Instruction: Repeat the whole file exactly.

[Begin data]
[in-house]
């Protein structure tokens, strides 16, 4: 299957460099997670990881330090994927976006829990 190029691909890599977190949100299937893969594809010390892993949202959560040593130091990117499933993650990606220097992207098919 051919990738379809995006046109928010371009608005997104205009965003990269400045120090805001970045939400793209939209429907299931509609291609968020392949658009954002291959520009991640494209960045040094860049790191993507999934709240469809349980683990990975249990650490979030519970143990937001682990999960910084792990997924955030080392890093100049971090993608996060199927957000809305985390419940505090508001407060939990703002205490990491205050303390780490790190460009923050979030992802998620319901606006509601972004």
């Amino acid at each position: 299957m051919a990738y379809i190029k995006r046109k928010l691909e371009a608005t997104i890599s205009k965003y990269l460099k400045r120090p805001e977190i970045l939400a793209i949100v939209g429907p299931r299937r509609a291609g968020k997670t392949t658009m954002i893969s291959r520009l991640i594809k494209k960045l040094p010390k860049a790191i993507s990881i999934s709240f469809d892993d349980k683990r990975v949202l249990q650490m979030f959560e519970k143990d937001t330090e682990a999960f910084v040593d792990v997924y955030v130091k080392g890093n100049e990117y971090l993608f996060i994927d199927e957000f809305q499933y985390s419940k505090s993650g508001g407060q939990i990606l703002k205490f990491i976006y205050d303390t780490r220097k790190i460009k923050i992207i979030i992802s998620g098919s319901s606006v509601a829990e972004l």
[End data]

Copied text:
[in-house]
């Protein structure tokens, strides 16, 4: 299957460099997670990881330090994927976006829990 190029691909890599977190949100299937893969594809010390892993949202959560040593130091990117499933993650990606220097992207098919 051919990738379809995006046109928010371009608005997104205009965003990269400045120090805001970045939400793209939209429907299931509609291609968020392949658009954002291959520009991640494209960045040094860049790191993507999934709240469809349980683990990975249990650490979030519970143990937001682990999960910084792990997924955030080392890093100049971090993608996060199927957000809305985390419940505090508001407060939990703002205490990491205050303390780490790190460009923050979030992802998620319901606006509601972004």
């Amino acid at each position: 299957m051919a990738y379809i190029k995006r046109k928010l691909e371009a608005t997104i890599s205009k965003y990269l460099k400045r120090p805001e977190i970045l939400a793209i949100v939209g429907p299931r299937r509609a291609g968020k997670t392949t658009m954002i893969s291959r520009l991640i594809k494209k960045l040094p010390k860049a790191i993507s990881i999934s709240f469809d892993d349980k683990r990975v949202l249990q650490m979030f959560e519970k143990d937001t330090e682990a999960f910084v040593d792990v997924y955030v130091k080392g890093n100049e990117y971090l993608f996060i994927d199927e957000f809305q499933y985390s419940k505090s993650g508001g407060q939990i990606l703002k205490f990491i976006y205050d303390t780490r220097k790190i460009k923050i992207i979030i992802s998620g098919s319901s606006v509601a829990e972004l």